You didn't need to be on ops for flying to be dangerous. While at Redcar as a flying instructor, he got to crash on three successive days! Although Johns didn't fly a Camel 'in anger', its highly probable that he, like many other instructors, managed to blag flights in various scouts while on the Home Establishment.

Most of Johns' flying as an instructor seems to have been on types including the Avro 504 and various BE models, then later on Armstrong Whitworth FK8 light bombers. A control column from a BE said to be flown by Johns, is in the aviation museum at Tangmere in Suffolk.

Its a pity that as yet, no-one sems to have been able to unearth Johns' flying log books - I bet they'd have their own story to tell!!

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Is it true that he was posted as a recruiting officer in the RAF after the war, and was the officer responsible for processing T.E. Lawrence when he joined and became 'Aircraftsman Shaw'?

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His rank of Captain would probably derive from the custom of the time for officers on retirement to take on honary rank, thus Lts would become Captains(retired), Johns was a F/O - equivalent rank to Lt so presumably though Captain sounded better than Flight/Lt.

Jerry

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Surely they would have been awarded the honorary title, they couldn't just adopt a rank higher than their serving one (particularly in another branch of the service) and automatically promote themselves and wouldn't there be a record of this?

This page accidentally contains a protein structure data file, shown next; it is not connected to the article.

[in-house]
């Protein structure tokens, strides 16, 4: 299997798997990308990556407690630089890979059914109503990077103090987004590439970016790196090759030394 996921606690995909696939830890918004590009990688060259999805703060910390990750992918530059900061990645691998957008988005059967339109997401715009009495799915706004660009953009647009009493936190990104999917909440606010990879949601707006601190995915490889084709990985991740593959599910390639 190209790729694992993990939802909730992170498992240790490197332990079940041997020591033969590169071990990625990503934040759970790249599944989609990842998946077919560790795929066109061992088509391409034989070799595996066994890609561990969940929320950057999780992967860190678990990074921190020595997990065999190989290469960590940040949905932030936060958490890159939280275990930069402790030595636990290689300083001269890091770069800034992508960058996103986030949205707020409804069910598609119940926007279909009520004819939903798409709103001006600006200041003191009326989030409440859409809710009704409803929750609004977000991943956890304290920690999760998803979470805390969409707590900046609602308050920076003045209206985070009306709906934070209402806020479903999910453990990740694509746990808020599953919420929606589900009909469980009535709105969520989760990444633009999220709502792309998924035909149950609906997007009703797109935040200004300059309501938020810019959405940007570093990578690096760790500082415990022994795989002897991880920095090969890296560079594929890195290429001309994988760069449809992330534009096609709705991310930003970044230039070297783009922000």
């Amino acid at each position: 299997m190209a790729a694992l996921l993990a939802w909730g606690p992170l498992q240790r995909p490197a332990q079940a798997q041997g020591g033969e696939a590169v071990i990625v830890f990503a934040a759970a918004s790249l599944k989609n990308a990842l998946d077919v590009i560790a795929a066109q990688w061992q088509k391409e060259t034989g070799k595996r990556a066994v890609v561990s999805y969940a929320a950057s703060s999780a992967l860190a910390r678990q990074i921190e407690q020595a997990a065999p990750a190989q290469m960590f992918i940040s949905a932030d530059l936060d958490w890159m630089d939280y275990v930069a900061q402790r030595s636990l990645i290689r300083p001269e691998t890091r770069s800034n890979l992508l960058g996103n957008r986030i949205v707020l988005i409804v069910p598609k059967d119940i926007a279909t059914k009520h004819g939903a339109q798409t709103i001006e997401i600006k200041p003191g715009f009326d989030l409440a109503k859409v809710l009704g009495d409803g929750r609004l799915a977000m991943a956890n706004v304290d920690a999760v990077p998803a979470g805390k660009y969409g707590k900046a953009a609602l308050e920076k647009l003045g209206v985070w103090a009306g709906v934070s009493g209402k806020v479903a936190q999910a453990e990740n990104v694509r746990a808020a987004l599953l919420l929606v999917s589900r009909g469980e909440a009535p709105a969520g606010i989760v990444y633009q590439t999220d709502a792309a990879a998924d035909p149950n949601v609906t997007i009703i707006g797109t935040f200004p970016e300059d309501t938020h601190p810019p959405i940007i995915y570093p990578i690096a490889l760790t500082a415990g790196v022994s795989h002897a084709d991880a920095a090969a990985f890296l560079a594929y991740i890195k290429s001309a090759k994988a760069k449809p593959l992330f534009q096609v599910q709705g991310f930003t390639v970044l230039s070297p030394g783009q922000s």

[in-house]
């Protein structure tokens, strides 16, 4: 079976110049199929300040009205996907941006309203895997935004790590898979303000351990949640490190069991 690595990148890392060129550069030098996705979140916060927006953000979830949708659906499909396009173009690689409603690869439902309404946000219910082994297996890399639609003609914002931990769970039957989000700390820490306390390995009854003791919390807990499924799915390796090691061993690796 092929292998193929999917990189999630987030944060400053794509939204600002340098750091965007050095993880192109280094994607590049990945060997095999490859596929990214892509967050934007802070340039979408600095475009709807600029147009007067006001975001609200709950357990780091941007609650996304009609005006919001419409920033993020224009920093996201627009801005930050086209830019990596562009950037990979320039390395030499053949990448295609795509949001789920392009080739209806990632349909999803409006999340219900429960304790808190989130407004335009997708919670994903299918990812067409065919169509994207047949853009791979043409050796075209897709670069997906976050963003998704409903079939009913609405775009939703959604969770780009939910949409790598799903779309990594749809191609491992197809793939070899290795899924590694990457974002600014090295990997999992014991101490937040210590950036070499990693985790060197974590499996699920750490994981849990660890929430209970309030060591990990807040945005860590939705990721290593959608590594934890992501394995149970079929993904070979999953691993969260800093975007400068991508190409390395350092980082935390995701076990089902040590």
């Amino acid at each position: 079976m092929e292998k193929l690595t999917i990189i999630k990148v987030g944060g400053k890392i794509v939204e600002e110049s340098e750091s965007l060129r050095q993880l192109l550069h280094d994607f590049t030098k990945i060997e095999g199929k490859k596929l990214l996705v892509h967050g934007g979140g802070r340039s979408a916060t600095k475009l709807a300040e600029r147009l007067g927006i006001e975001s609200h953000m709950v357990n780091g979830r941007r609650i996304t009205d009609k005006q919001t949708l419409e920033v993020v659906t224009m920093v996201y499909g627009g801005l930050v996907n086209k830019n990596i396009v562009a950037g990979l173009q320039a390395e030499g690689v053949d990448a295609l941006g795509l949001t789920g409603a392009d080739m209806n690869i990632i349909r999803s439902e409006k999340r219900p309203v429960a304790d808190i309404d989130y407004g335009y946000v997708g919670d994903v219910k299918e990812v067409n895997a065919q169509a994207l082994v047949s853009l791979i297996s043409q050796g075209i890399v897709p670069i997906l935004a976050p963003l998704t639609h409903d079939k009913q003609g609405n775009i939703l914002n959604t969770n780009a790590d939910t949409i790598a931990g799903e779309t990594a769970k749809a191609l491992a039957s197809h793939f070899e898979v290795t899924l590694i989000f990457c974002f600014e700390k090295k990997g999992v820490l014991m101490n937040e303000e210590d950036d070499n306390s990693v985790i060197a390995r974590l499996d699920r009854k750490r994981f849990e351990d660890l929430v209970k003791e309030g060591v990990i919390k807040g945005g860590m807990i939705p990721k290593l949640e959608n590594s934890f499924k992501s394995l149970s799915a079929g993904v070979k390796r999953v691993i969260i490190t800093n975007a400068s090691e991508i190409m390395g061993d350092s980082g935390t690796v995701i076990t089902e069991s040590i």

Mick

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Many did but the London Gazette should document this if we knew the date of his transfer to the unemployed list.

Jerry

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Is it true that he was posted as a recruiting officer in the RAF after the war, and was the officer responsible for processing T.E. Lawrence when he joined and became 'Aircraftsman Shaw'?

This is true, but whereas TEL gives the impression in his book "The Mint" that the RAF welcomed him with open arms and the selection process was a breeze, Johns said that TEL came across as an arrogant so-and-so who only got in by pulling strings in very high places. Johns did not like him at all, and there is a theory that he based his villain Erich von Stalhein on TE Lawrence (when EvS is introduced in Biggles Flies East, he is disguised as an Arab)

Many did but the London Gazette should document this if we knew the date of his transfer to the unemployed list.

His biography suggests that this was purely an affectation on his part - he said that he wanted a military rank to use on his book jackets to add authenticity, but "no-one has heard of a Flying Officer but everyone knows what a Captain is". [in the 1920's, Flying Officer was a new and weird-sounding rank, understood only by RAF and ex-RNAS personnel - a bit like the US rank of "Specialist" today, what on earth does it mean?]

Adrian

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Thanks, Adrian. It's an interesting connection. I'll have to dig out my old copy of Biggles Flies East!

Chris Henschke